10 Top ITSM Success Tips from ITSM Tool Vendors
During 2014 I interviewed some lovely IT service management (ITSM) people for my blog, all of whom were gainfully employed by SysAid’s competitors at the time:
- Patrick Bolger of Hornbill
- John Clark of Microsoft
- Ashok Srivastava of Kovair
- Stephen Mann formerly of ServiceNow
- Arvind Parthiban formerly of ManageEngine
Each interviewee offered up their personal five top tips for success in ITSM. Each list stood on its own merits but I’ve now put all of their tip lists into the office blender to create a Top 10 ITSM success tips.
10 Top ITSM Success Tips
- Focus on the business. This means leading with business outcomes and reducing/eliminating low/no-value activities, infrastructure and services.
- Appreciate that the quickest route to value is from the customer-in, not from the infrastructure-out.
- Don’t confuse your aspirations with your priorities. Focus on the three things (your real priorities) that will make a difference (personally and professionally, and individually and organizationally)
- Hire the right people. Have a clear directive – to bring new benefit to the business – that you recruit against, rather than just plugging a gap in process or technical skills.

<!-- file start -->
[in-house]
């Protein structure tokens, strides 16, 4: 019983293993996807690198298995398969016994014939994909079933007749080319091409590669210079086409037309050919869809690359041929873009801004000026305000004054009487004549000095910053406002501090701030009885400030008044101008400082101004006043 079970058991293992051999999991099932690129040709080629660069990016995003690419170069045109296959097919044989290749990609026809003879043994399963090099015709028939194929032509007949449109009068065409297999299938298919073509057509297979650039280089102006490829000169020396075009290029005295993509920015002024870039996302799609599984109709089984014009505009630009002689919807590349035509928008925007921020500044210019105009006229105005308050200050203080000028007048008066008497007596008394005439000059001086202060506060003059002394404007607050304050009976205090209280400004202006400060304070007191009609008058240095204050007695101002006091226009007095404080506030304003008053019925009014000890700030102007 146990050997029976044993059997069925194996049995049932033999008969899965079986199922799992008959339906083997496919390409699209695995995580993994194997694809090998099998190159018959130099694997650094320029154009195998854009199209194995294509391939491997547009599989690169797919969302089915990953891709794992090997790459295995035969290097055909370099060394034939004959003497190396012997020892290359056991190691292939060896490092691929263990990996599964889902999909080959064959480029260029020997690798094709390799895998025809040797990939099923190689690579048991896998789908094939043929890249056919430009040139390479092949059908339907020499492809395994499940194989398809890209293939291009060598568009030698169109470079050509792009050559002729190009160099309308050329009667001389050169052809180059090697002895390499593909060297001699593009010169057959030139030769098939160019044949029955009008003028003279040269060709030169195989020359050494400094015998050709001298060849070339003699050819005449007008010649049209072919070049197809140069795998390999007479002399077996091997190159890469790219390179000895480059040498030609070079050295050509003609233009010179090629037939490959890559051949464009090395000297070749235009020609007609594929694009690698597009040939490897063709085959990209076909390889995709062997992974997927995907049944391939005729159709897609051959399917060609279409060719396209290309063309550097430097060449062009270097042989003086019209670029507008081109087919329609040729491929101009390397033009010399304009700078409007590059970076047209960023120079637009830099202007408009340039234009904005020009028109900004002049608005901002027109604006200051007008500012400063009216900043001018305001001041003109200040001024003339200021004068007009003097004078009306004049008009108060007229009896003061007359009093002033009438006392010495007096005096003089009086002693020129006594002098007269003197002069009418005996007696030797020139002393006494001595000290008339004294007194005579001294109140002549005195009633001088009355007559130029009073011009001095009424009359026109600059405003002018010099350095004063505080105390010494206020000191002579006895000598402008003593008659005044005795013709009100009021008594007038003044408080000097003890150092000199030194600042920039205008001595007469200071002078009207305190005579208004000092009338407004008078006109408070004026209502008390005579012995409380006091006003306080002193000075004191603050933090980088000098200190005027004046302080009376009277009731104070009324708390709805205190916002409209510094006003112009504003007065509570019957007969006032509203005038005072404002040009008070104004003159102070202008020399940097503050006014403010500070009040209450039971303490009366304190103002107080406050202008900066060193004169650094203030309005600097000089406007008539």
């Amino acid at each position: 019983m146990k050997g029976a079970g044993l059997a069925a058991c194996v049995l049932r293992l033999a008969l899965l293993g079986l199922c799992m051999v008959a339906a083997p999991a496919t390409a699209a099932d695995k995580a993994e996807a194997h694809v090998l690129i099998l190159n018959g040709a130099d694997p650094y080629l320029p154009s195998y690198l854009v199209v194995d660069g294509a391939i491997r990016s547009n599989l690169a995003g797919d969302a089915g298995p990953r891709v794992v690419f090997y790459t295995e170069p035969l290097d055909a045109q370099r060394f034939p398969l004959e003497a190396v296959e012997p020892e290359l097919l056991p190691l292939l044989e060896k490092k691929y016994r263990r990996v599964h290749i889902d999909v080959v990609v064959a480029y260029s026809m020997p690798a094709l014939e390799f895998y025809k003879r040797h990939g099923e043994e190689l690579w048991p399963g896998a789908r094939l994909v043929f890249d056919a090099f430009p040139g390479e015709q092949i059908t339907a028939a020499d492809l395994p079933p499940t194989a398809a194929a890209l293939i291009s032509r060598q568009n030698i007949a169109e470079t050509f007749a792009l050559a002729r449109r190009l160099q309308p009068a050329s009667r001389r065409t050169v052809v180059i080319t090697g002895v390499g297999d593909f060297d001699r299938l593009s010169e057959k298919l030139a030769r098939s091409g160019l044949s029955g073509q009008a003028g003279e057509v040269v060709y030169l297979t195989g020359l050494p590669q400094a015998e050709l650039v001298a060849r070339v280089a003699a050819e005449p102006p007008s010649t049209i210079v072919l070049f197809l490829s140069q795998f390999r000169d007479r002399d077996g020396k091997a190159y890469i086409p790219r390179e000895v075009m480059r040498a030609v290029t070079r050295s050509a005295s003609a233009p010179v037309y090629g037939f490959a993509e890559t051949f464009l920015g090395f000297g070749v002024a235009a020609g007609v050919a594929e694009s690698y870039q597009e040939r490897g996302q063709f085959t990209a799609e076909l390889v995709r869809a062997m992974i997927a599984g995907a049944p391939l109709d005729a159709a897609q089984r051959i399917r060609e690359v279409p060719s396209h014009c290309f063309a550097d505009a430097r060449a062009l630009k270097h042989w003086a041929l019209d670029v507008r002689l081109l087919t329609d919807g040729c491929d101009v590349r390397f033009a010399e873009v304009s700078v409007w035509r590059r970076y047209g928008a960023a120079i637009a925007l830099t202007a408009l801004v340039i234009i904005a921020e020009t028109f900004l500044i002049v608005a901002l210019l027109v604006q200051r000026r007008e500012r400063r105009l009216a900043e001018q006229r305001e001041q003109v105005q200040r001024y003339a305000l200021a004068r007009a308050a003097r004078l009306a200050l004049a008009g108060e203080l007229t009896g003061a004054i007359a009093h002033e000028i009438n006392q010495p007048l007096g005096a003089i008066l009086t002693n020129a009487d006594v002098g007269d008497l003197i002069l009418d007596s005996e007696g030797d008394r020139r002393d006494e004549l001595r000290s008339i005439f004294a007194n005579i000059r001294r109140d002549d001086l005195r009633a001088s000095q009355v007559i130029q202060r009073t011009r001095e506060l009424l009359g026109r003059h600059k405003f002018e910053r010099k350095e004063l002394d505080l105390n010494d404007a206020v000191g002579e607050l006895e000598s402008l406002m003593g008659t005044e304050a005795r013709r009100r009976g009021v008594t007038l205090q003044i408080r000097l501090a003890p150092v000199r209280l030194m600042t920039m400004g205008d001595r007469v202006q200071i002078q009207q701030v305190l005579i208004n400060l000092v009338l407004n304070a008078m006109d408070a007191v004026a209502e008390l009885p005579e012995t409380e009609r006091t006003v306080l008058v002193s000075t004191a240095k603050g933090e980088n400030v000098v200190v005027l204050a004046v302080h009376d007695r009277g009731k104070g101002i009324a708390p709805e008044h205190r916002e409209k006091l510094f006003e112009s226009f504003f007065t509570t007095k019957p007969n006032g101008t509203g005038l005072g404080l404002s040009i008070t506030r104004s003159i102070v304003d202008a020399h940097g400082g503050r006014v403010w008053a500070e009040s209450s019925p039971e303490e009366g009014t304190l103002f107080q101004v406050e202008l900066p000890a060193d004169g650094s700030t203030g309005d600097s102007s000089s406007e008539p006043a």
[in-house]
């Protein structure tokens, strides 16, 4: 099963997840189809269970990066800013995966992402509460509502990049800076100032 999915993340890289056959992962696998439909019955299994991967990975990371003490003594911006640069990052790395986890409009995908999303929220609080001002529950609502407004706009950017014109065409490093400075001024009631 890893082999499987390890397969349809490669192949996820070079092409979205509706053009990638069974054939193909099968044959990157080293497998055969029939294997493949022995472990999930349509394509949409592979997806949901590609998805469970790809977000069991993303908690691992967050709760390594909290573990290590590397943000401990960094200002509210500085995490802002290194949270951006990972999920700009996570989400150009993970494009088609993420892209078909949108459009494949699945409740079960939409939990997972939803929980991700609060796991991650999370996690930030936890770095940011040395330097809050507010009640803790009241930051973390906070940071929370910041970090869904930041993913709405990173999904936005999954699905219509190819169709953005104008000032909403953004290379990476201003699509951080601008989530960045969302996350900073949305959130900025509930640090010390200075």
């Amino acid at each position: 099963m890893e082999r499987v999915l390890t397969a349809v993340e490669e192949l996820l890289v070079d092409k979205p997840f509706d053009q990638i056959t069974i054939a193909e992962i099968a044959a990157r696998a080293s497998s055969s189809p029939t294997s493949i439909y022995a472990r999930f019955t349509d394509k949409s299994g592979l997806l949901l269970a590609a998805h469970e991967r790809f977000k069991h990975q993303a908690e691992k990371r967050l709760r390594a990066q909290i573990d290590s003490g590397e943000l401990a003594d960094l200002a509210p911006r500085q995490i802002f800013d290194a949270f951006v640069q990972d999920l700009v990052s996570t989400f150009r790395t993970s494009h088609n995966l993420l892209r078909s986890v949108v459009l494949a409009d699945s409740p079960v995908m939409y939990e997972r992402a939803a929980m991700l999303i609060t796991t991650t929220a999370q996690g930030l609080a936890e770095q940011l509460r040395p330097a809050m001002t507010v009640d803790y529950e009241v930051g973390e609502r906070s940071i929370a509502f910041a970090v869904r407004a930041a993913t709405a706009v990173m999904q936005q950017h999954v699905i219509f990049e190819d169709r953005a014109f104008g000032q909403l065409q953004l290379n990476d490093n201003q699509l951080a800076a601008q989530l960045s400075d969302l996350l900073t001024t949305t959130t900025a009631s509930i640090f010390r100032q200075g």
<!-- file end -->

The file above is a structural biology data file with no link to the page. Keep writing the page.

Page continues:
- Identify low-value interactions that irritate IT staff and customers, then target them for elimination.
- Think more about what you do and could do, but don’t get caught up in reinventing the proverbial wheel (again).
- Don’t try to implement ITIL (or MOF or ISO20k) – you can’t “implement ITIL” … but you can implement ITIL-based processes. There’s a big difference between the two that many unfortunately miss.
- Understand ITIL and use it based on the requirements of your business for operational efficiency, cost reduction and above all service improvement.
- Ensure that you select the right ITSM solution for your specific business requirements. What matters most is choosing the right tool based on the size, complexity, budget, company-specific issues, and most of all what people and the organization really need. Keep in mind that “pricey” doesn’t mean “quality.”
- Enjoy it or don’t do it.
So what do you think of the consolidated list? What do you agree with, what would you strike out, and what would you add?
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And of course lil’ ol’ me.
Posted by Joe the IT Guy